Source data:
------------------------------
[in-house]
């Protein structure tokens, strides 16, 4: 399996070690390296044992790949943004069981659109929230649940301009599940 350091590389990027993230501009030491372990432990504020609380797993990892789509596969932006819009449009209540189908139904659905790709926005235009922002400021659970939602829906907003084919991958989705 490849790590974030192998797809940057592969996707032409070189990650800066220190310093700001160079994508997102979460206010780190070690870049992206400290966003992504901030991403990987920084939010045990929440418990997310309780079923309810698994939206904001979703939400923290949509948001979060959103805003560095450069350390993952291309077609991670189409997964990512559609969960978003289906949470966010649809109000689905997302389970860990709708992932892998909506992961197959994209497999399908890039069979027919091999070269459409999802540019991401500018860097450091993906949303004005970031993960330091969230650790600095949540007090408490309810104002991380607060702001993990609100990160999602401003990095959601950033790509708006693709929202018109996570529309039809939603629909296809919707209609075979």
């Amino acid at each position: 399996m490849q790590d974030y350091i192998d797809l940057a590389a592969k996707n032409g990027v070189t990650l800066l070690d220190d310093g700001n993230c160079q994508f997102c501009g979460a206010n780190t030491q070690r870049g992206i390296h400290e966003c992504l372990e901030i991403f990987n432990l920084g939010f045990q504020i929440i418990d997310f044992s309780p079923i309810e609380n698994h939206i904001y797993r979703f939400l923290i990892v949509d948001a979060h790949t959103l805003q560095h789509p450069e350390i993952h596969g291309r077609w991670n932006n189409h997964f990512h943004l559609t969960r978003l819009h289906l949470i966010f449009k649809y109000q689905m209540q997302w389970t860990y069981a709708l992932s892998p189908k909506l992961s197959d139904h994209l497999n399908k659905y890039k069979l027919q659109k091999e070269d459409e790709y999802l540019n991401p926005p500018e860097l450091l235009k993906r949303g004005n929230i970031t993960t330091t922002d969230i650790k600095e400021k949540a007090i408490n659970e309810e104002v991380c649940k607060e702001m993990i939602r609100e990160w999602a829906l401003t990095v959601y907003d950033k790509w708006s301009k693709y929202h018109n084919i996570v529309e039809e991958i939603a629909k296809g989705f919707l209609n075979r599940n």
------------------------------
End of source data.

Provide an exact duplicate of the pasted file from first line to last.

[in-house]
């Protein structure tokens, strides 16, 4: 399996070690390296044992790949943004069981659109929230649940301009599940 350091590389990027993230501009030491372990432990504020609380797993990892789509596969932006819009449009209540189908139904659905790709926005235009922002400021659970939602829906907003084919991958989705 490849790590974030192998797809940057592969996707032409070189990650800066220190310093700001160079994508997102979460206010780190070690870049992206400290966003992504901030991403990987920084939010045990929440418990997310309780079923309810698994939206904001979703939400923290949509948001979060959103805003560095450069350390993952291309077609991670189409997964990512559609969960978003289906949470966010649809109000689905997302389970860990709708992932892998909506992961197959994209497999399908890039069979027919091999070269459409999802540019991401500018860097450091993906949303004005970031993960330091969230650790600095949540007090408490309810104002991380607060702001993990609100990160999602401003990095959601950033790509708006693709929202018109996570529309039809939603629909296809919707209609075979």
């Amino acid at each position: 399996m490849q790590d974030y350091i192998d797809l940057a590389a592969k996707n032409g990027v070189t990650l800066l070690d220190d310093g700001n993230c160079q994508f997102c501009g979460a206010n780190t030491q070690r870049g992206i390296h400290e966003c992504l372990e901030i991403f990987n432990l920084g939010f045990q504020i929440i418990d997310f044992s309780p079923i309810e609380n698994h939206i904001y797993r979703f939400l923290i990892v949509d948001a979060h790949t959103l805003q560095h789509p450069e350390i993952h596969g291309r077609w991670n932006n189409h997964f990512h943004l559609t969960r978003l819009h289906l949470i966010f449009k649809y109000q689905m209540q997302w389970t860990y069981a709708l992932s892998p189908k909506l992961s197959d139904h994209l497999n399908k659905y890039k069979l027919q659109k091999e070269d459409e790709y999802l540019n991401p926005p500018e860097l450091l235009k993906r949303g004005n929230i970031t993960t330091t922002d969230i650790k600095e400021k949540a007090i408490n659970e309810e104002v991380c649940k607060e702001m993990i939602r609100e990160w999602a829906l401003t990095v959601y907003d950033k790509w708006s301009k693709y929202h018109n084919i996570v529309e039809e991958i939603a629909k296809g989705f919707l209609n075979r599940n």